Light has different color temperatures throughout the day, and white balance is the process of removing the color casts that different color temperatures produce. The human eye is much better at processing color, and we can always see what should be white in an image. But a camera needs help!
As I mentioned above, different times of day create different color temperatures. Light is measured in kelvins, and neutral light is produced at 5000 k (kelvins). The following list gives you a guide to the different temperatures produced by different sorts of light.
- 1000-2000k: Candlelight
- 2500-3500k: Tungsten Light (Normal household bulb)
- 3000-4000k: Sunrise / Sunset (Clear skies)
- 4000-5000k: Fluorescent Light
- 5000-5500k: Electronic Flash
- 5000-6500k: Daylight (Clear skies with sun overhead)
- 6500-8000k: Overcast skies (Moderate)
- 9000-10000k: Heavily overcast skies or shade
White Balance Modes
If you look at my chart of symbols, you'll probably recognize them from your DSLR. The first three symbols allow for a range of color temperatures. Auto White Balance (AWB) has advanced greatly in reliability, and it will set the color temperature correctly in all but the most complicated lighting situations nowadays. Custom White Balance allows users to set their own white balance using a gray card (which gives a shot with 18% gray, which is the midpoint between true black and true white). This is often used by professional photographers in a studio environment where it is often absolutely vital to have an exactly white background.
The Kelvin setting allows you to set the color temperature at will, giving a very precise result, as you can tweak the kelvins in small increments.
The rest of the symbols relate to the different color temperatures noted above. It should be noted that tungsten light produces an orange cast on images, while fluorescent light produces a green tinge.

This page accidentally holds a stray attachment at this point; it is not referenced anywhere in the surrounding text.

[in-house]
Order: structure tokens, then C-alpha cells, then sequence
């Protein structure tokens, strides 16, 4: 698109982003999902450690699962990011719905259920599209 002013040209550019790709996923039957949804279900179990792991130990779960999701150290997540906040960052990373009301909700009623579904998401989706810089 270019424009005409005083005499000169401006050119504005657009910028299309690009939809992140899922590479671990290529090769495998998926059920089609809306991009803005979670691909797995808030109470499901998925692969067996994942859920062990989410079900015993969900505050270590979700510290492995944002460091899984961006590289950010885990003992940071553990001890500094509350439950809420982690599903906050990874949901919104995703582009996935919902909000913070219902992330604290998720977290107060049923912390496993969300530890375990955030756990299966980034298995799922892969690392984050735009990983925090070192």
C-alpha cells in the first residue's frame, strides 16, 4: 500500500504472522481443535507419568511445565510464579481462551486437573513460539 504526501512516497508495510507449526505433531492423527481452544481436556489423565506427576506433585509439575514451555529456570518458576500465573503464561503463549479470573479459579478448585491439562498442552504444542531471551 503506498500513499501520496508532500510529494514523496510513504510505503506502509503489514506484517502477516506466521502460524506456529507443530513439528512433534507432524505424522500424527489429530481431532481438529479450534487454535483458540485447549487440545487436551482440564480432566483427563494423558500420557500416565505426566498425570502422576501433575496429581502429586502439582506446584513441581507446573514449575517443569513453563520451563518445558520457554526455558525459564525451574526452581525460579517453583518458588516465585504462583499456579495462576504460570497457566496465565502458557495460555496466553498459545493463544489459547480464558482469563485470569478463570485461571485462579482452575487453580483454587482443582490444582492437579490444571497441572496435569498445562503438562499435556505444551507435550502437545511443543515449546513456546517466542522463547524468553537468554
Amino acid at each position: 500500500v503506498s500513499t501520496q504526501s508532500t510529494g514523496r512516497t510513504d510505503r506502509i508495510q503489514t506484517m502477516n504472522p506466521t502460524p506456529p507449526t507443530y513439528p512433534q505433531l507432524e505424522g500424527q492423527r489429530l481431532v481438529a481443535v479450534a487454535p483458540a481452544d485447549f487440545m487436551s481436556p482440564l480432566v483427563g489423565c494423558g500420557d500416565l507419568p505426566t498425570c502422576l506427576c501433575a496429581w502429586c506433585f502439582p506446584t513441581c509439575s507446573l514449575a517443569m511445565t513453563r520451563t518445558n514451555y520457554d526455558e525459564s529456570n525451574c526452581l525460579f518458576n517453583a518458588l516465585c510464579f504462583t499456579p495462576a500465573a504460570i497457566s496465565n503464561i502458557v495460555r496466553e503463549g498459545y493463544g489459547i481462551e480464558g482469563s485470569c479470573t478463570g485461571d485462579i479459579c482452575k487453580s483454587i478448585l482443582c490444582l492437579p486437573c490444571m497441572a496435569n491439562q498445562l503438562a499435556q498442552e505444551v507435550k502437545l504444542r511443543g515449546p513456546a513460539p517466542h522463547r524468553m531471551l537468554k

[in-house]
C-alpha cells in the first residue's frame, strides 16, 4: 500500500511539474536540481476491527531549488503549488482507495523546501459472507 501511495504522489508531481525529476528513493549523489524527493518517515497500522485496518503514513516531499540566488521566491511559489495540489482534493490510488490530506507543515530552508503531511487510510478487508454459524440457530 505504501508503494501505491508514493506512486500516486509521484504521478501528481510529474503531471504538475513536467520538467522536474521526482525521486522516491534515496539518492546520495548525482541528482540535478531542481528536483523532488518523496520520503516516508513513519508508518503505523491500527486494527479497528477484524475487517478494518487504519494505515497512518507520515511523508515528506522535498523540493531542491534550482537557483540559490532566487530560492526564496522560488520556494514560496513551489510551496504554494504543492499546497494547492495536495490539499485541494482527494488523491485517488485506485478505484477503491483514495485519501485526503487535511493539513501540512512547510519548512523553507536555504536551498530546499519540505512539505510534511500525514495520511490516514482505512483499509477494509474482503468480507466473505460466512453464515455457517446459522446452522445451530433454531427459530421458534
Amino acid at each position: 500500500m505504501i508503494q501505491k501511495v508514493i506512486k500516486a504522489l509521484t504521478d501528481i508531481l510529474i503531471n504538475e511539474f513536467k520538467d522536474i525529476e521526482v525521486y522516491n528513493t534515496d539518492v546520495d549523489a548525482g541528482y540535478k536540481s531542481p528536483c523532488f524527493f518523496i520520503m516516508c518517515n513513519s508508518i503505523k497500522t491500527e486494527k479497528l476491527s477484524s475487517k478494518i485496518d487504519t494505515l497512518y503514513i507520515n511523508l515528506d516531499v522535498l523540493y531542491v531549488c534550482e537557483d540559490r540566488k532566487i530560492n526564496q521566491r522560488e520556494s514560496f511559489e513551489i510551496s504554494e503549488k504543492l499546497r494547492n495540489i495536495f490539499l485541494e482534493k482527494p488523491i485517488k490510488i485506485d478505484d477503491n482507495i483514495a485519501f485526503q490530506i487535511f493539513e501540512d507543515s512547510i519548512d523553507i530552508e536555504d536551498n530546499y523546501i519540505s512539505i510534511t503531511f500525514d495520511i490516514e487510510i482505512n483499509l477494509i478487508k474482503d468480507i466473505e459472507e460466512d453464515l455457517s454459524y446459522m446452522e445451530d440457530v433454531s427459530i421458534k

Tips for Using White Balance
As I stated, you can rely on AWB quite a lot of the time. This is particularly true if you are using an external light source (such as a flashgun), as the neutral light emitted by this will usually cancel out any color casts. Some subjects can cause a problem for AWB, though -- in particular, photos that have a natural abundance of warmth or coolness. The camera can misinterpret these subjects as casting a color cast over an image, and the AWB will try to adjust accordingly. So, for instance, with a subject that has an overabundance of warmth, the camera will cast a blueish tinge over the image in an attempt to balance this out. Of course, all this does is leave your camera with a funny color cast!
Another confusing thing for AWB in cameras is mixed lighting (such as where an image has a mixture of ambient and artificial lighting). In general, it's best to manually set the white balance for the ambient lighting, which will give everything lit by ambient lighting a warm tone. Warm tones tend to be more attractive to the eye than the very cold and sterile cool tones.
The white balance feature in DSLRs takes away the need for expensive filters to correct color casts, and it allows for precise alterations and extremely accurate color temperature readings. Understanding the different modes will also help you to correct any mistakes that AWB might make.